DENVER — Nikola Jokic is two wins away from his and the Denver Nuggets’ first-ever NBA title, and the two-time MVP is averaging 31 points, 13 rebounds and 10 assists per game in his breakout postseason.
While it is a coming out party for Jokic, it is also one of the most dominant runs in NBA postseason history, the type of performance that changes the dynamic of the league.
In a Friday edition of the Locked On NBA podcast, hosts Wes Goldberg and Adam Mares broke down Jokic’s postseason and where he now stacks up among NBA superstars.
“He beat LeBron James, he beat Kevin Durant, and now he’s gotta beat Erik Spoelstra and Jimmy Butler,” Goldberg said. “These are kind of teams, entities, people who have for better or worse dominated this past era.”
After early playoff exits the past two years with co-stars Jamal Murray and Michael Porter Jr. sidelined due to injury, Jokic is making good on the promise of his MVP seasons. His play style is unorthodox, but his dominance is undeniable.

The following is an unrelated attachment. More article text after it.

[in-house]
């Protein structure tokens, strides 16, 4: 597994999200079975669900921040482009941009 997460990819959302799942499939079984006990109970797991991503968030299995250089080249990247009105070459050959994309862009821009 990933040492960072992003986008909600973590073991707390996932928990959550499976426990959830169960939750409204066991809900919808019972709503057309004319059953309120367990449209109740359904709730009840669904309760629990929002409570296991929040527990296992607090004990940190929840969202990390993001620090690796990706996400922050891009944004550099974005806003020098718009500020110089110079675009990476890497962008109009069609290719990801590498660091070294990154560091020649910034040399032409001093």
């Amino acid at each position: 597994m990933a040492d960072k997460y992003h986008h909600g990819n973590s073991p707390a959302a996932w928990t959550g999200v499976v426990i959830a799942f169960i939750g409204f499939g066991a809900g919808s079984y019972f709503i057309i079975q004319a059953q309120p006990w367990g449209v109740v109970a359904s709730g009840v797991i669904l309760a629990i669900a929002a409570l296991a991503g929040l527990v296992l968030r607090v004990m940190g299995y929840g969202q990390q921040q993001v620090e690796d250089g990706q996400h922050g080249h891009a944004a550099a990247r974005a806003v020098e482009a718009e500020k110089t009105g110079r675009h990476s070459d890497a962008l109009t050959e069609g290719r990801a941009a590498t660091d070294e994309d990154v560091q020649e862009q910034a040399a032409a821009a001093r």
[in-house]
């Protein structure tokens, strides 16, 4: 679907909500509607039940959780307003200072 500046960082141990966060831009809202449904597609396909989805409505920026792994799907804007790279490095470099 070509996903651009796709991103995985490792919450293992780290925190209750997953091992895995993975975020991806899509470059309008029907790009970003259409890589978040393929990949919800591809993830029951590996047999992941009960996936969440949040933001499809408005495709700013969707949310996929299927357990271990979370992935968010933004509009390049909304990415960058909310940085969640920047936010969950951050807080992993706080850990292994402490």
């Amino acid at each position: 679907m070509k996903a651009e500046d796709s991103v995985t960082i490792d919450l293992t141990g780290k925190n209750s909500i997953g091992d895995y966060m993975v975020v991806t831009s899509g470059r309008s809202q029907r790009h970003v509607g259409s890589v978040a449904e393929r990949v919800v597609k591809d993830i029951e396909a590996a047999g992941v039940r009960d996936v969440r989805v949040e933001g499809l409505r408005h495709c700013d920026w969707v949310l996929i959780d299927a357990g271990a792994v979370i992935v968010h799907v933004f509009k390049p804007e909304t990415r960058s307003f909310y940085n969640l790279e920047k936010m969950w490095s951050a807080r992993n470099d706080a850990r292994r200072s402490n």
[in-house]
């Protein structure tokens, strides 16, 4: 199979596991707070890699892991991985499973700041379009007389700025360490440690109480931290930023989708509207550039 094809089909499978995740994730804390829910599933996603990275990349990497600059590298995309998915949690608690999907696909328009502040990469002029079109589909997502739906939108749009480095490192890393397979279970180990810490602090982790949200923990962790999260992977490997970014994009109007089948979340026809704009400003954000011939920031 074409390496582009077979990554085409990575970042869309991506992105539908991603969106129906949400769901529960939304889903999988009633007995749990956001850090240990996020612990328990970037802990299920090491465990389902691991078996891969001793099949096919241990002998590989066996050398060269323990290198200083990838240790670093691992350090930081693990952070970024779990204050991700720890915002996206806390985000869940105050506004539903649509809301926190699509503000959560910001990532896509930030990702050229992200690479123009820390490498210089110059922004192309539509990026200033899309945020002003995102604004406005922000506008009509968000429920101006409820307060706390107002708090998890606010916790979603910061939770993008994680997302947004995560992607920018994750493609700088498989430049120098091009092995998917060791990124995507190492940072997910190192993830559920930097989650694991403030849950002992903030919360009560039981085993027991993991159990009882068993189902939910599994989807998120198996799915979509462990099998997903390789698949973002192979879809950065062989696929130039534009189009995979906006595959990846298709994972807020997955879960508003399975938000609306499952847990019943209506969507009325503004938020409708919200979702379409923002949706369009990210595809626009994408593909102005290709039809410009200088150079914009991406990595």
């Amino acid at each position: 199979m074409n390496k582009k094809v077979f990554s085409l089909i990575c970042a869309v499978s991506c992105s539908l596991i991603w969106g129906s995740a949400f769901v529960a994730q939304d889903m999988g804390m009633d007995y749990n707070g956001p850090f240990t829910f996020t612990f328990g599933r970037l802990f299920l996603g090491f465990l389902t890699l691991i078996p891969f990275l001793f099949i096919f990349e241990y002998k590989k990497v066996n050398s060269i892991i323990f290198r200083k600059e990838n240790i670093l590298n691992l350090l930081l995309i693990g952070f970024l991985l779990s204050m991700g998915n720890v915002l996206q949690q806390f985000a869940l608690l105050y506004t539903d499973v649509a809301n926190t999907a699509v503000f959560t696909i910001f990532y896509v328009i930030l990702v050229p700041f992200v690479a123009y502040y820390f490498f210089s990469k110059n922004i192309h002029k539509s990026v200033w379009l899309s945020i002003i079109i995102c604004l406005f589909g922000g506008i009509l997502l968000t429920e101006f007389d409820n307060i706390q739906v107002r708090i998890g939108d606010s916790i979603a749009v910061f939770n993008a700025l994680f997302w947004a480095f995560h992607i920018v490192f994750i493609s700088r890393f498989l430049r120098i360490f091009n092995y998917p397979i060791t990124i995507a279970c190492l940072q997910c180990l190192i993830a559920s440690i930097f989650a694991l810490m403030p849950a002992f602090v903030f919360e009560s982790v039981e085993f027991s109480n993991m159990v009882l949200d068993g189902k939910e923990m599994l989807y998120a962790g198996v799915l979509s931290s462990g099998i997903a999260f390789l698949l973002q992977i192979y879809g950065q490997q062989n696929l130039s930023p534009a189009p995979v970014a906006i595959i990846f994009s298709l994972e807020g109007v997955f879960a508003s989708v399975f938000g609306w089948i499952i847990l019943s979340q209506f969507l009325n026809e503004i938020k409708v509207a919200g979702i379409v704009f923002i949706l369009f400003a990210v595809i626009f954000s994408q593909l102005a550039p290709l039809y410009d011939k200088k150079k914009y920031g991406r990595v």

“It’s never looked like this,” Mares said. “We’ve seen some great playoff runs, and it’s never looked quite the way it does right now.”
The Nuggets have won every series in six games or fewer, and Jokic routinely plays 40-plus minutes and closes games out with his best play coming in the fourth quarter.
“Jokic doesn’t do it in one shot,” Goldberg explained. “He just sort of slowly drains the life out of you, and to me, it’s such an interesting way to watch basketball and appreciate a superstar.”
With all that said, Jokic averaging a triple-double over an entire postseason and winning a championship would make it difficult to argue anyone else is the best basketball player in the world.
“Everybody’s reluctant to say what should be obvious,” Mares said. “Of course he’s the best player.”